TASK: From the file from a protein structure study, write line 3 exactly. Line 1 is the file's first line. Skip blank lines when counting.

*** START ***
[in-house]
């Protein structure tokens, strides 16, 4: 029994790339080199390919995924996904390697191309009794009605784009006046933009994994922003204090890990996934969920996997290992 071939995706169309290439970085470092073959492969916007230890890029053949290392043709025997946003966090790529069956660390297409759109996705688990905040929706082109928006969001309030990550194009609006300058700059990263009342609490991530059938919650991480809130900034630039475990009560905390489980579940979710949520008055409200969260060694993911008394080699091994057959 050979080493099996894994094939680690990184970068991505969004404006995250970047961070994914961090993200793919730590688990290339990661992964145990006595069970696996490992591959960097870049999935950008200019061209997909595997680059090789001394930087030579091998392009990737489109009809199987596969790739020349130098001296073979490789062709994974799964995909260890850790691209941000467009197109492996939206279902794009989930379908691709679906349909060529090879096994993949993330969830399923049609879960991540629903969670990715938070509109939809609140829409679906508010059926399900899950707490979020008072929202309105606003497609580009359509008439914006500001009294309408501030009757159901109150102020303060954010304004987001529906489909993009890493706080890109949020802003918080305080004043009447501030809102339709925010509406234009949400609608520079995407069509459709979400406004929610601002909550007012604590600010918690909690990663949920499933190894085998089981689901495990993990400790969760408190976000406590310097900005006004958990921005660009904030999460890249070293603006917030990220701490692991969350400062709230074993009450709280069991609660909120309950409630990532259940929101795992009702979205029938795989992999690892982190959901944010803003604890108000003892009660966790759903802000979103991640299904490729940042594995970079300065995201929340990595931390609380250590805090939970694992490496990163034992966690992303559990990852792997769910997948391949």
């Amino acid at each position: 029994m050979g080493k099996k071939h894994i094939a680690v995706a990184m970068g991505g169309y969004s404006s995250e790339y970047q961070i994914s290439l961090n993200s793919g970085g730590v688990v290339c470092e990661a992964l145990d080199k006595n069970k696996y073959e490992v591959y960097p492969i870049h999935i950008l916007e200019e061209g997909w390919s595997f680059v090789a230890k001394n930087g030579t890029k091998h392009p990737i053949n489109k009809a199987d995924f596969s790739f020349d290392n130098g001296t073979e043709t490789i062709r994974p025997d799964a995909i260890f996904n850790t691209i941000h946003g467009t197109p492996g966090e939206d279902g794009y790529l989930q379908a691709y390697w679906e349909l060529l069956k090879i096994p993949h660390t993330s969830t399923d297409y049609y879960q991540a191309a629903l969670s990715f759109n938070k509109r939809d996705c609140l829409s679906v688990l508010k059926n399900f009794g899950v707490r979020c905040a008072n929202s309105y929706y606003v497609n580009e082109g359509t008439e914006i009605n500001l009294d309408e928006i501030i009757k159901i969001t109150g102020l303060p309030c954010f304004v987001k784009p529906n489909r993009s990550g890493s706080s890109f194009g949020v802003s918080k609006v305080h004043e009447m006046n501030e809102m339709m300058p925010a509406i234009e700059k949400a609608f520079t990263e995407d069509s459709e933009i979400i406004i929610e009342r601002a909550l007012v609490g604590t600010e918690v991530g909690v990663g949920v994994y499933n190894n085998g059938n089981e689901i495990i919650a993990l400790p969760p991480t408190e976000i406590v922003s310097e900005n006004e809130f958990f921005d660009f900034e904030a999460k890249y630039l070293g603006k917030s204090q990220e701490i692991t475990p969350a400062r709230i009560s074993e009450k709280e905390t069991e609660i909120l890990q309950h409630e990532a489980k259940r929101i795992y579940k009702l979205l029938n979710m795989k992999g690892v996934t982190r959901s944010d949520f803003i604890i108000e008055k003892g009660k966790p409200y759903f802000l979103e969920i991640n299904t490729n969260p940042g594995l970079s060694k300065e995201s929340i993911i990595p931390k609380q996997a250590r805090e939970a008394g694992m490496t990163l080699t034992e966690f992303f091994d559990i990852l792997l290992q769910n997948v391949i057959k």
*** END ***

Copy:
């Amino acid at each position: 029994m050979g080493k099996k071939h894994i094939a680690v995706a990184m970068g991505g169309y969004s404006s995250e790339y970047q961070i994914s290439l961090n993200s793919g970085g730590v688990v290339c470092e990661a992964l145990d080199k006595n069970k696996y073959e490992v591959y960097p492969i870049h999935i950008l916007e200019e061209g997909w390919s595997f680059v090789a230890k001394n930087g030579t890029k091998h392009p990737i053949n489109k009809a199987d995924f596969s790739f020349d290392n130098g001296t073979e043709t490789i062709r994974p025997d799964a995909i260890f996904n850790t691209i941000h946003g467009t197109p492996g966090e939206d279902g794009y790529l989930q379908a691709y390697w679906e349909l060529l069956k090879i096994p993949h660390t993330s969830t399923d297409y049609y879960q991540a191309a629903l969670s990715f759109n938070k509109r939809d996705c609140l829409s679906v688990l508010k059926n399900f009794g899950v707490r979020c905040a008072n929202s309105y929706y606003v497609n580009e082109g359509t008439e914006i009605n500001l009294d309408e928006i501030i009757k159901i969001t109150g102020l303060p309030c954010f304004v987001k784009p529906n489909r993009s990550g890493s706080s890109f194009g949020v802003s918080k609006v305080h004043e009447m006046n501030e809102m339709m300058p925010a509406i234009e700059k949400a609608f520079t990263e995407d069509s459709e933009i979400i406004i929610e009342r601002a909550l007012v609490g604590t600010e918690v991530g909690v990663g949920v994994y499933n190894n085998g059938n089981e689901i495990i919650a993990l400790p969760p991480t408190e976000i406590v922003s310097e900005n006004e809130f958990f921005d660009f900034e904030a999460k890249y630039l070293g603006k917030s204090q990220e701490i692991t475990p969350a400062r709230i009560s074993e009450k709280e905390t069991e609660i909120l890990q309950h409630e990532a489980k259940r929101i795992y579940k009702l979205l029938n979710m795989k992999g690892v996934t982190r959901s944010d949520f803003i604890i108000e008055k003892g009660k966790p409200y759903f802000l979103e969920i991640n299904t490729n969260p940042g594995l970079s060694k300065e995201s929340i993911i990595p931390k609380q996997a250590r805090e939970a008394g694992m490496t990163l080699t034992e966690f992303f091994d559990i990852l792997l290992q769910n997948v391949i057959k």